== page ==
Millions of years ago, the world was much different. This steamy, volcano-laden landscape is where the long-necked Diplacusis roamed. Thanks to its extra long neck and tail, Diplacusis was so big that it feared no predator.
Actually, the long-necked dinosaur from the Jurassic Period is called Diplodocus. When you’re hearing two sounds simultaneously, that’s a hearing condition called diplacusis.
While it’s not a “terrible lizard,” in many ways diplacusis can be a terror on its own, causing a hearing experience that feels confusing and out of sorts (often making communication challenging or impossible).
Perhaps your hearing has been a little weird lately
We’re accustomed to thinking of hearing loss as a sort of progressive lowering of the volume knob. Over time, the story goes, we just hear less and less. But there are some other, not so well known, forms of hearing loss. One of the most fascinating (or, perhaps, frustrating) such presentations is a condition called diplacusis.
What is diplacusis?
So, what’s diplacusis? Diplacusis is a medical name that means, basically, “double hearing”. Usually, your brain will blend the sound from your right and left ear into one sound. This blended sound is what you hear. The same thing occurs with your eyes. If you put a hand on your right eye and then a hand on your left eye, you see slightly different images, right? It’s the same with your ears, it’s just that usually, you never notice it.
Diplacusis happens when the hearing abilities of your ears vary so wildly that your brain can no longer merge them, at least not well. You can experience diplacusis because of the hearing loss in one ear (called monaural diplacusis) or both ears (binaural diplacusis).
Diplacusis comes in two types
Different people are impacted differently by diplacuses. Normally, though, individuals will experience one of the following two forms of diplacusis:
- Diplacusis dysharmonica: This type of diplacusis happens when the pitch of the right ear and the pitch of the left ear are hearing sound as two different pitches. So the sound will be distorted when somebody talks to you. One side may sound high-pitched and the other low-pitched. This can cause those sounds to be hard to make out.
- Diplacusis echoica: With this, what you hear will seem off because your brain receives the sound from each ear out of sync with the other rather than hearing two different pitches. This might cause echoes (or, instead, artifacts that sound similar to echoes). And understanding speech can become difficult because of this.
Here are some symptoms of diplacusis:
- Hearing echoes where they don’t actually exist.
- Off pitch hearing
- Off timing hearing
The condition of double vision might be a useful comparison: It’s usually a symptom of something else, but it can create some of its own symptoms. (It’s the effect, essentially, not the cause.) Diplacusis, in these circumstances, is probably a symptom of hearing loss. As a result, if you experience diplacusis, you should probably make an appointment with us.
What are the causes diplacusis?
In a very general sense (and maybe not surprisingly), the causes of diplacusis align quite nicely with the causes of hearing loss. But there are a few particular reasons why you could develop diplacusis:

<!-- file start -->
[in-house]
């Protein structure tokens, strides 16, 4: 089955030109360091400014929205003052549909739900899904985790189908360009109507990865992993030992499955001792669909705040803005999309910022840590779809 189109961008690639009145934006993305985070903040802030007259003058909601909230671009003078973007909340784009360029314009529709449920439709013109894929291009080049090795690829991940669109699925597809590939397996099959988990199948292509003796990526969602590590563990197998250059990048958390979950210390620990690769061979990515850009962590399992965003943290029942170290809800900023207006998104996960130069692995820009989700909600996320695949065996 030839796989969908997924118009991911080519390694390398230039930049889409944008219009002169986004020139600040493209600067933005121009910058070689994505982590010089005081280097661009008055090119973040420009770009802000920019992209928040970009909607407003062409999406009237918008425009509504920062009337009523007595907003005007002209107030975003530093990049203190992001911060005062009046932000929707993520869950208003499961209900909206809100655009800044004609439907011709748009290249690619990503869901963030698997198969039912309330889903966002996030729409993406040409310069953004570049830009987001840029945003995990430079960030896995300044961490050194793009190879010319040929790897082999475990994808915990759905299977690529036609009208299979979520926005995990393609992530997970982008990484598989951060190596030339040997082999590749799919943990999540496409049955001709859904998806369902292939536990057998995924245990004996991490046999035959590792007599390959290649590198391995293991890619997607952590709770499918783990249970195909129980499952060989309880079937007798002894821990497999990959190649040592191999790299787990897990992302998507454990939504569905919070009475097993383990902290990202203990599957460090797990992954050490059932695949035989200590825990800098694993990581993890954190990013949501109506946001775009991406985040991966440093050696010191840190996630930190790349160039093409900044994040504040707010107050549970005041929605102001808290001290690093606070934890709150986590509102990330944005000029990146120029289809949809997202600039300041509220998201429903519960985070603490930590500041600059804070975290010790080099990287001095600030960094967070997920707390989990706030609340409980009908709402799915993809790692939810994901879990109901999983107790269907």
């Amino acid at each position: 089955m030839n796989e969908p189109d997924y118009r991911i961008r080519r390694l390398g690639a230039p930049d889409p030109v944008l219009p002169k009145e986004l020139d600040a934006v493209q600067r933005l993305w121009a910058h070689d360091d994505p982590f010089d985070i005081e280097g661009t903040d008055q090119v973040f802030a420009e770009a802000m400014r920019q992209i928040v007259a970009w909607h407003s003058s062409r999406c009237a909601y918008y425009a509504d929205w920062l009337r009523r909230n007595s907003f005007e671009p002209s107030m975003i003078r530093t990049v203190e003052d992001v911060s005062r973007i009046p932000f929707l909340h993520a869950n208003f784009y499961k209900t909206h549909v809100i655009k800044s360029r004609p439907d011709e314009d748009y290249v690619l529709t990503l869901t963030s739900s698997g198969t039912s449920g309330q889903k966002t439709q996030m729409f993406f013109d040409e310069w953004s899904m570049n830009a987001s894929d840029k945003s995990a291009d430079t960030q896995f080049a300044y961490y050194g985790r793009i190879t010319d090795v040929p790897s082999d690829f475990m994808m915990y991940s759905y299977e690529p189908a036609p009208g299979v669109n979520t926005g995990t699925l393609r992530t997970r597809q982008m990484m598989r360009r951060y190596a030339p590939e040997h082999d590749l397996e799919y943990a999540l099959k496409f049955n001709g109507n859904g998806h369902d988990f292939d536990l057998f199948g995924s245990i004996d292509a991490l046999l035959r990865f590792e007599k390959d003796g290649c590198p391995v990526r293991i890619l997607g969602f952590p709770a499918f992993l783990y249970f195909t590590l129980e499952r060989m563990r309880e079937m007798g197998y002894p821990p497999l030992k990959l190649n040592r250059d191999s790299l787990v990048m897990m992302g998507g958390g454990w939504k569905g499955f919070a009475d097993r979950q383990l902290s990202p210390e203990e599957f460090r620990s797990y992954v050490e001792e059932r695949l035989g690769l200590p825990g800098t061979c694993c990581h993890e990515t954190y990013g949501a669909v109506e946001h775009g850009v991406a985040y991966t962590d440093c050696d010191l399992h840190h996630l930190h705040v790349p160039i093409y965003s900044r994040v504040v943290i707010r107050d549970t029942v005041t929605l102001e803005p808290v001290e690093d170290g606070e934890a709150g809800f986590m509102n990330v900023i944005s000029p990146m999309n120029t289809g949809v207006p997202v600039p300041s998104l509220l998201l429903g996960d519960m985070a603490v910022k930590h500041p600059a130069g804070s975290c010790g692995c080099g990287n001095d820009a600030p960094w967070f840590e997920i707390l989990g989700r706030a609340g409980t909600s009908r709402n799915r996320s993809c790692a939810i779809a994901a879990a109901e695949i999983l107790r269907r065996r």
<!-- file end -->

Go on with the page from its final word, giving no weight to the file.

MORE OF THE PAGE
- An infection: Ear infections, sinus infections, or even just plain old allergies can cause your ear canal to become inflamed. This swelling is a normal immune reaction, but it can impact how sound waves travel into your inner ear (and therefore your brain).
- Your ears have damage related to noise: If you’ve experienced hearing loss due to noise damage, it’s feasible that it could cause diplacusis.
- Earwax: Your ability to hear can be affected by an earwax obstruction. That earwax obstruction can trigger diplacusis.
- A tumor: Diplacusis can, in rare cases, be caused by a tumor inside of your ear canal. Don’t panic! In most cases they’re benign. But you still should speak with us about it.
As you can see, diplacusis and hearing loss have many of the same common causes. Meaning that you likely have some level of hearing loss if you’re experiencing diplacusis. So you should definitely come in and see us.
How is diplacusis treated?
Depending on the main cause, there are a few possible treatments. If you have a blockage, treating your diplacusis will center around clearing it out. But permanent sensorineural hearing loss is more often the cause. Here are a few treatment options if that’s the situation:
- Hearing aids: The correct set of hearing aids can equalize how your ears hear again. This means that the symptoms of diplacusis will likely fade. It’s important to get the correct settings on your hearing aids and you’ll need to have us help you with that.
- Cochlear implant: A cochlear implant might be the only way of managing diplacusis if the root cause is profound hearing loss.
All of this starts with a hearing exam. Here’s how you can think about it: a hearing test will be able to identify what type of hearing loss is at the root of your diplacusis (and, to be fair, you may not even recognize it as diplacusis, you might just think things sound weird these days). Modern hearing assessments are quite sensitive, and good at detecting inconsistencies between how your ears hear the world.
Life is more fun when you can hear well
Getting the right treatment for your diplacusis, whether that’s a hearing aid or some other treatment option, means you’ll be more capable of participating in your daily life. It will be easier to carry on conversations. It will be easier to stay in tune with your family.
So there will be no diplacusis symptoms interfering with your ability to hear your grandchildren telling you all about the Diplodocus.
Call today for an appointment to have your diplacusis symptoms assessed.